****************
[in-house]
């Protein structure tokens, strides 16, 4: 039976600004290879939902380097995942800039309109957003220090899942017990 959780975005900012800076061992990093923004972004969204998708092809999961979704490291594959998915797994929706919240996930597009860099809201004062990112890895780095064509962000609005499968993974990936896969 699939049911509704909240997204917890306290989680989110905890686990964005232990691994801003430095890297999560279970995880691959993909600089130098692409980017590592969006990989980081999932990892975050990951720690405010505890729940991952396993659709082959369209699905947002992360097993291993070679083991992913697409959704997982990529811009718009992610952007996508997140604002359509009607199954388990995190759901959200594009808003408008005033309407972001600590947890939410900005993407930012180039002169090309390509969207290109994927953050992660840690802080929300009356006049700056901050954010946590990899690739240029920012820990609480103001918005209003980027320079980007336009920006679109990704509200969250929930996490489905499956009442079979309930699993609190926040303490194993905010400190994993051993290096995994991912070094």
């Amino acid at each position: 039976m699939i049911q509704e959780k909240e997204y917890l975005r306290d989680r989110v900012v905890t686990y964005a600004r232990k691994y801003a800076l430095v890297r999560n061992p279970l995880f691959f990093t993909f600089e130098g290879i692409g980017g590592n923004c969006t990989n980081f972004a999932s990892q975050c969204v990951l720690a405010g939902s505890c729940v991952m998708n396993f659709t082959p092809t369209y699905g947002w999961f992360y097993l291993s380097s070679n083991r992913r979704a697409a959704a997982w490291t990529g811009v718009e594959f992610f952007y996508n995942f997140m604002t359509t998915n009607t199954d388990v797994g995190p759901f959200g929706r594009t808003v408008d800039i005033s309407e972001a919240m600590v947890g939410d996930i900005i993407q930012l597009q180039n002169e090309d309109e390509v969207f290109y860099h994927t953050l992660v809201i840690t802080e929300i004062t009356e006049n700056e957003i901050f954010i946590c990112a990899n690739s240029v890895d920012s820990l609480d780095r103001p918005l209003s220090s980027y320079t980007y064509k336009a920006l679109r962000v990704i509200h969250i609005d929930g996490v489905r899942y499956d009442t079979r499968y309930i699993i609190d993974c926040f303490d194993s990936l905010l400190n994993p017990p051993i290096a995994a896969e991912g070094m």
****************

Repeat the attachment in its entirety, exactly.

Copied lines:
[in-house]
């Protein structure tokens, strides 16, 4: 039976600004290879939902380097995942800039309109957003220090899942017990 959780975005900012800076061992990093923004972004969204998708092809999961979704490291594959998915797994929706919240996930597009860099809201004062990112890895780095064509962000609005499968993974990936896969 699939049911509704909240997204917890306290989680989110905890686990964005232990691994801003430095890297999560279970995880691959993909600089130098692409980017590592969006990989980081999932990892975050990951720690405010505890729940991952396993659709082959369209699905947002992360097993291993070679083991992913697409959704997982990529811009718009992610952007996508997140604002359509009607199954388990995190759901959200594009808003408008005033309407972001600590947890939410900005993407930012180039002169090309390509969207290109994927953050992660840690802080929300009356006049700056901050954010946590990899690739240029920012820990609480103001918005209003980027320079980007336009920006679109990704509200969250929930996490489905499956009442079979309930699993609190926040303490194993905010400190994993051993290096995994991912070094």
């Amino acid at each position: 039976m699939i049911q509704e959780k909240e997204y917890l975005r306290d989680r989110v900012v905890t686990y964005a600004r232990k691994y801003a800076l430095v890297r999560n061992p279970l995880f691959f990093t993909f600089e130098g290879i692409g980017g590592n923004c969006t990989n980081f972004a999932s990892q975050c969204v990951l720690a405010g939902s505890c729940v991952m998708n396993f659709t082959p092809t369209y699905g947002w999961f992360y097993l291993s380097s070679n083991r992913r979704a697409a959704a997982w490291t990529g811009v718009e594959f992610f952007y996508n995942f997140m604002t359509t998915n009607t199954d388990v797994g995190p759901f959200g929706r594009t808003v408008d800039i005033s309407e972001a919240m600590v947890g939410d996930i900005i993407q930012l597009q180039n002169e090309d309109e390509v969207f290109y860099h994927t953050l992660v809201i840690t802080e929300i004062t009356e006049n700056e957003i901050f954010i946590c990112a990899n690739s240029v890895d920012s820990l609480d780095r103001p918005l209003s220090s980027y320079t980007y064509k336009a920006l679109r962000v990704i509200h969250i609005d929930g996490v489905r899942y499956d009442t079979r499968y309930i699993i609190d993974c926040f303490d194993s990936l905010l400190n994993p017990p051993i290096a995994a896969e991912g070094m």